so interesting for the congressman to think that would be a difference. the legal definition of obstruction is murky. it's going to take a judgment by congress. >> i had the feeling annie this morning how many times have i had the feeling of wow what is going on. i can't believe this is happening. we're heading over some impending cliff and time and time again you don't hit the bottom. you've just keep falling. here we are. this morning i did feel if i were reading that in a senate office or paul ryan's office this is someone who is making the situation worse for himself in a way he can't seem to help himself and lord knows what will come next. do you think that's their feeling? >> yes we've seen sean spicer do it in the briefings. when we ask him about donald trump's tweets he say the tweets
speak for themselves. they have don't want to comment. the tweet speaks for themself should be the press secretary catch phrase. >> today the tweet didn't speak for itself. white house officials told reporters he was reacting to the news. it's notable for once they actually tried to explain away a tweet rather than saying it speaks for itself. that shows a level of concern. >> they were troubled enough by leaving it there to speak for itself they -- >> they had a rapid response saying he's not really saying what he said. >> jeffrey do you think -- what do you think the role of the white house counsel's office is here? it seems to me don mcgahn the white house counsel is the great invisible figure. everything happen don mcgahn shouldn't be letting it happen. yet it happens. i can't tell whether he's a terrible lawyer or not being listened to. >> it seems like he's not being listened to. go back to the clinton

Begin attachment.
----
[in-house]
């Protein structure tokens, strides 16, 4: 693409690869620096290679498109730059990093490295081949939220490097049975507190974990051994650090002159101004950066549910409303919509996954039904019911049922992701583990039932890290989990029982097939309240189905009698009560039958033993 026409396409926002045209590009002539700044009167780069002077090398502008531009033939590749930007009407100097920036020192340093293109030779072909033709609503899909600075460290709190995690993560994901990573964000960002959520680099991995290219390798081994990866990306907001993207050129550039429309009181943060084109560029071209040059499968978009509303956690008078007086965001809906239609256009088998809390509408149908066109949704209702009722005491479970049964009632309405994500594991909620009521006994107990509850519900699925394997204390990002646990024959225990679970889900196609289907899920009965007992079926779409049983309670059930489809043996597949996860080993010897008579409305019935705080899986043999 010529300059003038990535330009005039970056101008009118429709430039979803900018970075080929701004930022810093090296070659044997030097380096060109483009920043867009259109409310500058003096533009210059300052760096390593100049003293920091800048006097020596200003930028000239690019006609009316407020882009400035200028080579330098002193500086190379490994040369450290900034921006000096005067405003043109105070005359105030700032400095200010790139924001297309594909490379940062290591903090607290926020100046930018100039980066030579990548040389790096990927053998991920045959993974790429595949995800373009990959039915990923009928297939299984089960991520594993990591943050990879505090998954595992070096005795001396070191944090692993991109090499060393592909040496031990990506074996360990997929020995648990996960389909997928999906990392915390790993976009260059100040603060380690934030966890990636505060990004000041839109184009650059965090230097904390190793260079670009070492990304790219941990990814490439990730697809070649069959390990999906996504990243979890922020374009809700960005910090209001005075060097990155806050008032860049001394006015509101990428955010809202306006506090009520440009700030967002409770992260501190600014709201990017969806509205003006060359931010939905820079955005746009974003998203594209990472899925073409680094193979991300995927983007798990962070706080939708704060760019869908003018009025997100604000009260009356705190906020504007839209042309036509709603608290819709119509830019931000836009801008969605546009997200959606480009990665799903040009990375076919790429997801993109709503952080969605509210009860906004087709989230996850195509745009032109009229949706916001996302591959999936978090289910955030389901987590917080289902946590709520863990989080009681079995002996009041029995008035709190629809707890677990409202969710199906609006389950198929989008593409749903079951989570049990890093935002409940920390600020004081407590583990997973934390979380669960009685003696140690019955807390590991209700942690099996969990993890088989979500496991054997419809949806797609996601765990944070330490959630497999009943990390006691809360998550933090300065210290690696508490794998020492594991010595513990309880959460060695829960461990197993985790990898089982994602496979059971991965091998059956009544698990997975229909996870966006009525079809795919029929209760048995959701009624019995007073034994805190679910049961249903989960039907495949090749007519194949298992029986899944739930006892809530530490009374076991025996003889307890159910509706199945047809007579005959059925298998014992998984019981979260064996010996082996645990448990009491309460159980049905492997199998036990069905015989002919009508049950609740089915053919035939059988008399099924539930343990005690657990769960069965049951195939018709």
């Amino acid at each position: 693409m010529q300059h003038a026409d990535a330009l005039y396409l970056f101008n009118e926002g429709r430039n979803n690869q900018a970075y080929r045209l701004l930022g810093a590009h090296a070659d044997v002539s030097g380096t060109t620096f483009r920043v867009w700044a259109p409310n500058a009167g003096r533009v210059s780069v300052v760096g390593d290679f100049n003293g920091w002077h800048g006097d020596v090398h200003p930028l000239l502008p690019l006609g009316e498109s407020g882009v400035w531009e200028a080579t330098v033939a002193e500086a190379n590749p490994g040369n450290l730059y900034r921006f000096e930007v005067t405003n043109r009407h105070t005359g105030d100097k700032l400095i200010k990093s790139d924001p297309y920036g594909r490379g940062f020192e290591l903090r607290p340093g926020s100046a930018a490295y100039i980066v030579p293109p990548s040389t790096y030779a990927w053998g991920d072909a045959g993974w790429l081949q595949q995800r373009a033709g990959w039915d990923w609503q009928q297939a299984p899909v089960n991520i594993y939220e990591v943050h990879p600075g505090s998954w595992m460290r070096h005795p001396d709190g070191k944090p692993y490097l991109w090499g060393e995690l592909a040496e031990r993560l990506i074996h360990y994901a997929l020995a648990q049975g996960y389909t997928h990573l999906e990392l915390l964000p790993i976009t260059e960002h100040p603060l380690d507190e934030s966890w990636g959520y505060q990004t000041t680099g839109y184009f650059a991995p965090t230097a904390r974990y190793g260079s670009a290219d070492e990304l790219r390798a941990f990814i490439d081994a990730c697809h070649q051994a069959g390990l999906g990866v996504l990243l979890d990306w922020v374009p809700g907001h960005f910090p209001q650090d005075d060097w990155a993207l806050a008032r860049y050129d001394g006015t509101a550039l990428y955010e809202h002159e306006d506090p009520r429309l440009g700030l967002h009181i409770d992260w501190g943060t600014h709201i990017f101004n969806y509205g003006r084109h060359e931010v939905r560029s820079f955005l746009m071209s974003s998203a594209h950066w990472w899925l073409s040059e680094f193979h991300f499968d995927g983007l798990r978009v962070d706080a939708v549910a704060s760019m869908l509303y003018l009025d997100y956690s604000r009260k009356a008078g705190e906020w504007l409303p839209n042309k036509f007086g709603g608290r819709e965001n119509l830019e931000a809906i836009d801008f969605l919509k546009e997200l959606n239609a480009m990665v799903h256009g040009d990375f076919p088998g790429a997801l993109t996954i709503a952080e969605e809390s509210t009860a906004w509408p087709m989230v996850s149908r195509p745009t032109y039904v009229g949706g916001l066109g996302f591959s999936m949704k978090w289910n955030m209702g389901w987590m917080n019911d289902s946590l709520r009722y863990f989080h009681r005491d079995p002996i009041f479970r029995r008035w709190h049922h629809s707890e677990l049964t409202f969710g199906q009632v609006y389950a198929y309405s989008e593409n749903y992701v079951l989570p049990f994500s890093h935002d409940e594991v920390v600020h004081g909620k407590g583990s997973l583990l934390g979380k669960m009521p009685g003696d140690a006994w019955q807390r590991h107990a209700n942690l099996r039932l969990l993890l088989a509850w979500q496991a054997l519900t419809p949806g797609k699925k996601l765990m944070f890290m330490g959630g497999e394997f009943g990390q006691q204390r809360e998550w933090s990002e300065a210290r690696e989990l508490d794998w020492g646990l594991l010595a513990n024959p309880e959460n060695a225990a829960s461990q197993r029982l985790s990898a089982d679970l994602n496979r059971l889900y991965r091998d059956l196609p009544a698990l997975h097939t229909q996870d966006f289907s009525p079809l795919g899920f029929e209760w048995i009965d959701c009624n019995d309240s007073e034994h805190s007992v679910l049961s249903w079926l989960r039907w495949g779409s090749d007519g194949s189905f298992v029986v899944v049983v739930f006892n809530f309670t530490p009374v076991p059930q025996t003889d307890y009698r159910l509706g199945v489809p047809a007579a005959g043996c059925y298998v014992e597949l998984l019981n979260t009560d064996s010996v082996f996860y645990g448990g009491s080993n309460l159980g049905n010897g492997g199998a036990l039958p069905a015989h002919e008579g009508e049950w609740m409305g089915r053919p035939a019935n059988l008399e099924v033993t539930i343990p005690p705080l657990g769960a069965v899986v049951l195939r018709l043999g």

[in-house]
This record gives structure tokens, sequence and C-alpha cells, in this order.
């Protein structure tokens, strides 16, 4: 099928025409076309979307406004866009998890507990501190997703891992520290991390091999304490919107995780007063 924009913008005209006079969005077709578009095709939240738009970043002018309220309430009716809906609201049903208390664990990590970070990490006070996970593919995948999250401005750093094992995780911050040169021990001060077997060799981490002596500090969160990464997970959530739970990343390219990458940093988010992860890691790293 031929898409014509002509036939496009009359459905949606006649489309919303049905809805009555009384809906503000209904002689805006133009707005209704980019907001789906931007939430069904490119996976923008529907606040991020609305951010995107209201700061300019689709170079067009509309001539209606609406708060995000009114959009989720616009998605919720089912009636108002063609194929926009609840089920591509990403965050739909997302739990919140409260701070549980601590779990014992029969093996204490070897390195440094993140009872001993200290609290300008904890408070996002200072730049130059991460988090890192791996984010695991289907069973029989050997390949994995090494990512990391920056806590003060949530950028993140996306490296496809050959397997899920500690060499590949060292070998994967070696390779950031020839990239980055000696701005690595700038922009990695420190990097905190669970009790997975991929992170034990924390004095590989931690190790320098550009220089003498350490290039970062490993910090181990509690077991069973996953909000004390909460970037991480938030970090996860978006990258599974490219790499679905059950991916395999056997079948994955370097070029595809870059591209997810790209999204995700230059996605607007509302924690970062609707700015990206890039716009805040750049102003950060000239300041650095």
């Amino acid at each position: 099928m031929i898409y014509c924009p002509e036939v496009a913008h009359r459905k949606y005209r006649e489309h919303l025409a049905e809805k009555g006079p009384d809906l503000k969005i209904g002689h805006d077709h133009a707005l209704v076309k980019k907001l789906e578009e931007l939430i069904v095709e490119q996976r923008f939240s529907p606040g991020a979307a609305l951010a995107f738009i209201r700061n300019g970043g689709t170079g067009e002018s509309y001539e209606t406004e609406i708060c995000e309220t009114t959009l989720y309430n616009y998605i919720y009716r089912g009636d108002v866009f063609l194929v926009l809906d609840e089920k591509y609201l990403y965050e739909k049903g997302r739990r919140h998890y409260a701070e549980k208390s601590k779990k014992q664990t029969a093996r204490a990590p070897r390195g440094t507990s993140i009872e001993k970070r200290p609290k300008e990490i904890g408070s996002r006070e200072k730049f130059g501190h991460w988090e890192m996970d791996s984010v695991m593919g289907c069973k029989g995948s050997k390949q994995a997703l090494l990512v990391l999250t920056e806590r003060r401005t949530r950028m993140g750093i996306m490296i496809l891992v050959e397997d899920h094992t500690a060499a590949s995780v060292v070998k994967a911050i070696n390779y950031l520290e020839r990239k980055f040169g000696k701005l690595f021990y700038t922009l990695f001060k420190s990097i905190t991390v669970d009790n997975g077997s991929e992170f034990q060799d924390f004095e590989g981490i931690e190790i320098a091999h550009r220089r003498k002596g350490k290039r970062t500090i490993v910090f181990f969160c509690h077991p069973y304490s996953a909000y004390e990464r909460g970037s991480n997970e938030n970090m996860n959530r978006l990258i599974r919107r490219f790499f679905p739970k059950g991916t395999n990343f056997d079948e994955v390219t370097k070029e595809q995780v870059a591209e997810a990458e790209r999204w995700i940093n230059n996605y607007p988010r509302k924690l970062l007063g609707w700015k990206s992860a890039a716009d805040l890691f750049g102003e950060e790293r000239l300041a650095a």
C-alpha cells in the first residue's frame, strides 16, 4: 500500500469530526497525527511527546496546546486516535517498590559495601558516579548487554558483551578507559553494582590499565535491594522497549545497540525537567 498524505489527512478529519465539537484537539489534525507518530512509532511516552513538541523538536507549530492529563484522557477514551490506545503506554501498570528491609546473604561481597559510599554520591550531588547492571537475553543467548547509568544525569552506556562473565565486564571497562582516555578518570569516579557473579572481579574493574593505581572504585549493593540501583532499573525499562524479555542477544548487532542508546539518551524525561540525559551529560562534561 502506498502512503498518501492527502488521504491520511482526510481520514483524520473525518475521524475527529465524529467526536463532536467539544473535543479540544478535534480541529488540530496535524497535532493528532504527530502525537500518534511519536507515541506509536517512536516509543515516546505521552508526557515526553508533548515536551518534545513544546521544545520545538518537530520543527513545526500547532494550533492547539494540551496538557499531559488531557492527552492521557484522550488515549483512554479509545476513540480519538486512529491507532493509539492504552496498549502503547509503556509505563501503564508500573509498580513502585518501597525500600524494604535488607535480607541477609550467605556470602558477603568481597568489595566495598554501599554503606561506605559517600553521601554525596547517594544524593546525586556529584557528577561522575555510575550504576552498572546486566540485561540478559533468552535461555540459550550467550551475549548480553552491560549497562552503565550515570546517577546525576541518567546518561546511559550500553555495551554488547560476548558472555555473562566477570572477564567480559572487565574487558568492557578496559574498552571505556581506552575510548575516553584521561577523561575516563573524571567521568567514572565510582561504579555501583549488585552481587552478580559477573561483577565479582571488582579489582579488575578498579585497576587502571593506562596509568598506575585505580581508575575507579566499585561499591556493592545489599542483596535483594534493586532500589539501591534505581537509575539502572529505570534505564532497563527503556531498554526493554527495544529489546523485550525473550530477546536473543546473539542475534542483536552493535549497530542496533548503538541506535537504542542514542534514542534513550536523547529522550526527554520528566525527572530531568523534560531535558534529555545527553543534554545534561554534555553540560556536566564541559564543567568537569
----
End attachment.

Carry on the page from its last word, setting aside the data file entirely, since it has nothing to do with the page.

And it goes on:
impeachment. the main player should be the attorney general in this case the deputy and the president's personal lawyer. i wouldn't imagine the president would be talking to the white house counsel to figure out what to do here. >> thank you both. still ahead as trump's former campaign manager and the vice president lawyer up the president adds fire power to his own legal team. right after this two-minute break. hey you've gotta see this. c'mon.
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president trump just added another lawyer to the legal team. he's assembled in response to the russia investigation. john dowd a former prosecutor with did he said of experience in washington d.c. he investigated pete rose's gamble allegations. members of the president's inner circle are hiring their own lawyers. donald trump's personal attorney michael koen hired a person lawyer. and vice president mike pence has hired a criminal lawyer to represent him. >> visiting miami today pence insisted the hire was totally normal. >> reporter: any comment about your counsel? >> very routine. >> others in trumps orbit lawyering up include paul manafort, communicatn adviser
michael ka pu to. carter page. the legal hiring spree comes less than a week since he told aides it was not necessary for him to hire private lawyers. joining me now. mark kasowitz is subject to an ethics complaint. that seems to be a violation of the rules. >> it's a very clear violation of the rule if it happened. rule 4.3 of professional responsibility says if you have any reason to believe that the person that you're speaking to that's not represented by counsel has interests that could be adverse to your own client